What is virtualisation?
Ever wondered what virtual machines are and how they work? Here's our guide to virtualisation
Virtualisation is the name given to the specific process of transforming physical IT infrastructure, such as network equipment and servers, and turning them into software alternatives. The reasons for harnessing these virtual components is to allow organisations to reduce the amount of equipment they require to set-up and maintain, to decrease their physical IT footprint and to reduce their costs.
This unique innovation has completely changed the way employees approach their day-to-day working life as well as how businesses decide to run their IT operations. The biggest benefit that this process implements is the way virtualised computing components are able to integrate with one another, which arguably was very difficult to carry out with physical hardware in the past. Those in favour of virtualisation say that it aids businesses in increasing the efficiency of their operations, as well as their agility.
What is virtualisation?
To best appreciate how virtualisation works, we must first imagine five physical computers - each of them running their own isolated operating systems (OS) and software services. Although they can work separately, using virtualisation means you can detach each OS and its software from each terminal, and merge this into one combined entity. This ‘host’ computer can also maintain separate software packages and run as individual devices if need-be.
The separate virtual software instances are known as virtual machines (VMs, and are coordinated by a single physical machine. This central computer uses a software platform known as a ‘hypervisor’ which the computer can use to manage the breadth of the VMs it runs. Through the hypervisor, it can share crucial elements like memory usage, network bandwidth, CPU cycles, as well as other computing resources.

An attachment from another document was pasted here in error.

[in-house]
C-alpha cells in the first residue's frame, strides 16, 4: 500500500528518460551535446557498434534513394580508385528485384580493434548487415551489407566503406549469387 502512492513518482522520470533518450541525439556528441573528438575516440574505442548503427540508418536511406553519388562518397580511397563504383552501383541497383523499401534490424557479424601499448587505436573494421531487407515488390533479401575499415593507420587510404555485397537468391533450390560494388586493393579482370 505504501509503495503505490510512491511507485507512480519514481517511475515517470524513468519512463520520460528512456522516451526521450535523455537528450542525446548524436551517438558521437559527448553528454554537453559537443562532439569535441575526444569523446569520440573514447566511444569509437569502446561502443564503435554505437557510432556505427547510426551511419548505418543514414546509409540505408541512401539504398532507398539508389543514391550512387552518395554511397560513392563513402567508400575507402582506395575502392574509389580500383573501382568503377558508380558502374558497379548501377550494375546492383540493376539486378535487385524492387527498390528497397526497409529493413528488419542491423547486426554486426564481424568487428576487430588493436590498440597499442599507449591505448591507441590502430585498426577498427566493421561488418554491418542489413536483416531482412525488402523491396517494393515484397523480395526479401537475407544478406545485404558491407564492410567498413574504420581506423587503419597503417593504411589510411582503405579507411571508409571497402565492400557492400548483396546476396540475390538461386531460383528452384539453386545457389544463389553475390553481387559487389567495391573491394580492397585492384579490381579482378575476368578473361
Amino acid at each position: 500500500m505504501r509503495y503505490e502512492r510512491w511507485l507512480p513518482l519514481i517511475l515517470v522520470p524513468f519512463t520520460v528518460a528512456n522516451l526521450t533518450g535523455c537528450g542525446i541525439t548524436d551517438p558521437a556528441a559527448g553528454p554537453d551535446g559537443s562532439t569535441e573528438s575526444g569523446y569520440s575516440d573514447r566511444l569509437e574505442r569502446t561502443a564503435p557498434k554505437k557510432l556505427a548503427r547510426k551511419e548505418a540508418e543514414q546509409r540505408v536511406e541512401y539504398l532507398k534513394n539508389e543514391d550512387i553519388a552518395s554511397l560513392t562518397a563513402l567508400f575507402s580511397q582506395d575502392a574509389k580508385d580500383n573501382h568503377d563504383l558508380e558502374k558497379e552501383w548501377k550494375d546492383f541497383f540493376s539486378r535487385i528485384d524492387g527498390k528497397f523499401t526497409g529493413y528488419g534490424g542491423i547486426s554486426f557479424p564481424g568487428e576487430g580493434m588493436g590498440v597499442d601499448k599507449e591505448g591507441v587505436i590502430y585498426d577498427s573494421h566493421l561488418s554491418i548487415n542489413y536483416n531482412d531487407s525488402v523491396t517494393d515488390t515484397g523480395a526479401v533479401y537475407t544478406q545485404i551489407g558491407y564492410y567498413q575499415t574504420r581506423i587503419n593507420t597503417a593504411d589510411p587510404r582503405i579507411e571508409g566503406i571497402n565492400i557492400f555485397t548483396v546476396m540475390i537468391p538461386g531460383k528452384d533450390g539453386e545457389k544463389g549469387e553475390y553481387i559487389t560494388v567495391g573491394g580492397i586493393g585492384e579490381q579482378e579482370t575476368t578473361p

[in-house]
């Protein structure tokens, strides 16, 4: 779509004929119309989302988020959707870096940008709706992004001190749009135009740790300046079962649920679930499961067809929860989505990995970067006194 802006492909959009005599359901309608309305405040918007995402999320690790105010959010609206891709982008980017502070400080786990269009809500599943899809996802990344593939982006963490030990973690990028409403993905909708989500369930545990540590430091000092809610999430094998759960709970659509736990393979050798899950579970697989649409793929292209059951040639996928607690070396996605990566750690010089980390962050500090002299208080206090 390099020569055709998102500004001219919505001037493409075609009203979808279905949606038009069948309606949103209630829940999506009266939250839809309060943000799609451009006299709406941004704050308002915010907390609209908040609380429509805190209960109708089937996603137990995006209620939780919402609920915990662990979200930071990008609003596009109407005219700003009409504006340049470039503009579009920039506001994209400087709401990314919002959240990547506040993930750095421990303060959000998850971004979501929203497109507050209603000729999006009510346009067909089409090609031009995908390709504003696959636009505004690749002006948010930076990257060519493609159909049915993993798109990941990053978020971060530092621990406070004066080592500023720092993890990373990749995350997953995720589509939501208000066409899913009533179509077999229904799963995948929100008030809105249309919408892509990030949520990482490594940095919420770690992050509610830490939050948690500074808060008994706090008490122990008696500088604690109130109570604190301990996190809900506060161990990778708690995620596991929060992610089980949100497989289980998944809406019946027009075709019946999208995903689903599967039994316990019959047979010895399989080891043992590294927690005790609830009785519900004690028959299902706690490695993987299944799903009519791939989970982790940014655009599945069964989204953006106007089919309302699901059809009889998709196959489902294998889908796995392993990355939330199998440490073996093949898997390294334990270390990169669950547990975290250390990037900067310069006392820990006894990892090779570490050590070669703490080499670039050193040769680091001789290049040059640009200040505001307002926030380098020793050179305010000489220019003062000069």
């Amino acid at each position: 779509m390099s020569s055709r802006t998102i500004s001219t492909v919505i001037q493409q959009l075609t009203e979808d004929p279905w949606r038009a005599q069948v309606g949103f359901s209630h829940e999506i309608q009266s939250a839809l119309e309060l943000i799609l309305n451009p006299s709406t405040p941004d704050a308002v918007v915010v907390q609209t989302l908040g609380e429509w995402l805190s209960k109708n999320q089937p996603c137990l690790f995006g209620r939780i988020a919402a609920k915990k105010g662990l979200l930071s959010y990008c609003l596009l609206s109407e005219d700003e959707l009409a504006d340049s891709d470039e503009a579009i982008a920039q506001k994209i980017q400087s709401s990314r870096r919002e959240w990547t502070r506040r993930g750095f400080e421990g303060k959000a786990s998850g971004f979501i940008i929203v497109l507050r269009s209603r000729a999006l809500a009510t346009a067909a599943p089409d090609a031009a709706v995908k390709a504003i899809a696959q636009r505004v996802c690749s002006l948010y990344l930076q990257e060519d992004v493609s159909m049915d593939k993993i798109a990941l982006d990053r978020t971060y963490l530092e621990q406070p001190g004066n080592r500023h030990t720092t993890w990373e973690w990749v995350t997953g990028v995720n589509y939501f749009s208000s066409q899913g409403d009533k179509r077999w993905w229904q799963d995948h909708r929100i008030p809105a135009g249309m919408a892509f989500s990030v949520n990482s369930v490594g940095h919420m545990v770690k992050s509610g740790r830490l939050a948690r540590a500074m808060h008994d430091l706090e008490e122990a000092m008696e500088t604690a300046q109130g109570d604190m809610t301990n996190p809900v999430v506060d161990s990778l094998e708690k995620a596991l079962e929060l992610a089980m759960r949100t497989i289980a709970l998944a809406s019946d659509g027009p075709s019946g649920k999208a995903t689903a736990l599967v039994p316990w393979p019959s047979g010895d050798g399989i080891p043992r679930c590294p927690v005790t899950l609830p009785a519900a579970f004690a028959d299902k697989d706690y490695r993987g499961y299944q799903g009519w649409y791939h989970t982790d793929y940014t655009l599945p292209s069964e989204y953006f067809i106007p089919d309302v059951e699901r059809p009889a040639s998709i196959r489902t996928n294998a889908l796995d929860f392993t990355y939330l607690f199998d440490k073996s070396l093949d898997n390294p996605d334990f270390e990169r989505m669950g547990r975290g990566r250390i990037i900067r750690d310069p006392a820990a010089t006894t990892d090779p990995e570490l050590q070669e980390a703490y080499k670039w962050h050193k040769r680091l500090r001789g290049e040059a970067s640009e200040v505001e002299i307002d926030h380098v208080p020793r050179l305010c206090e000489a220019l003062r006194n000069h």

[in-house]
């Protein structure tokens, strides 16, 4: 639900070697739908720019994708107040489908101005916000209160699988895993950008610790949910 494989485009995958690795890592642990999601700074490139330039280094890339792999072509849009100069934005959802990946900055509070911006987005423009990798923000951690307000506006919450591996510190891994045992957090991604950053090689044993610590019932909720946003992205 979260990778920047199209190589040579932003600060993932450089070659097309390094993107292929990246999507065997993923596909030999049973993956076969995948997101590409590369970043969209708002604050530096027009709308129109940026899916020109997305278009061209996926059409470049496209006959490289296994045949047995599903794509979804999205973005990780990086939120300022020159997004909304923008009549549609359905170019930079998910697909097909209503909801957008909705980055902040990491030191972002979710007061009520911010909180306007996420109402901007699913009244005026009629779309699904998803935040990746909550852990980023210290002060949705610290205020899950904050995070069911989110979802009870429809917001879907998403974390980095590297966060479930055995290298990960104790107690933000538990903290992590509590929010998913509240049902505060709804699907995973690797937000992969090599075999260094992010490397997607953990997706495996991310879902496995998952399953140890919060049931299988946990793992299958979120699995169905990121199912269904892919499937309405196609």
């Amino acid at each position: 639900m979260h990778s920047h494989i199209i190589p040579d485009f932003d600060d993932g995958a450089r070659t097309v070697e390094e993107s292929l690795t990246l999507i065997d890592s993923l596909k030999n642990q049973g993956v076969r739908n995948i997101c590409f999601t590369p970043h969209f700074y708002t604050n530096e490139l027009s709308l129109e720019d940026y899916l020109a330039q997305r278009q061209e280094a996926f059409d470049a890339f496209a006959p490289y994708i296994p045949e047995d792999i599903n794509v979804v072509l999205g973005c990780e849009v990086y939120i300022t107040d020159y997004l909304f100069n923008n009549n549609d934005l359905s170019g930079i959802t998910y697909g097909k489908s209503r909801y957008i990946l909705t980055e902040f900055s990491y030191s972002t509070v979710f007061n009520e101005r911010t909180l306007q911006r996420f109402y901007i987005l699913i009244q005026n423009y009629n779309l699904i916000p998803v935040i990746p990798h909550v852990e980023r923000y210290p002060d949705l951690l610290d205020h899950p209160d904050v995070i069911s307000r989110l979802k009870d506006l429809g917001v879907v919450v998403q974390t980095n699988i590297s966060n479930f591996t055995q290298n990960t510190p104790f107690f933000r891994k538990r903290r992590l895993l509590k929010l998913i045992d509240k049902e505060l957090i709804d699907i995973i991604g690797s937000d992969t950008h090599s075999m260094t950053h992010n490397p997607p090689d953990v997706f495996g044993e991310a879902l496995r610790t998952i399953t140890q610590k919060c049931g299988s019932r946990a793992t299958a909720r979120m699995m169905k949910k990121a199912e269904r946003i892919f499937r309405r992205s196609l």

These five computers we’ve imagined can, through virtualisation, bt merged into a single combined machine while at the same time preserving their individuality, allowing workers to use them separately.
Virtual machines (VMs)
Virtual machines are one of the elementary units of virtualisation. This is best imagined as an independently-functioning computer, except that it lacks a normally-expected physical presence. A virtual machine, when deployed, has the ability to open up an additional operating system on a single device, and that’s including its own software.
The VM’s working is wholly independent of the host, meaning that it won't be affected if something goes wrong with the hardware used to access it. At the same time, due to the fact that it’s completely separate, the virtual machine can't have an effect on the running of the ‘host’ computer.
To ensure VMs work as smoothly as possible, it's pretty vital there's a high level of virtual memory available on the host computer.
This helps applications to improve overall performance and store and receive data. It's enabled by small additions to a machine's hardware, called segments or pages, that store the extra data a physical machine cannot.
Virtual desktop infrastructure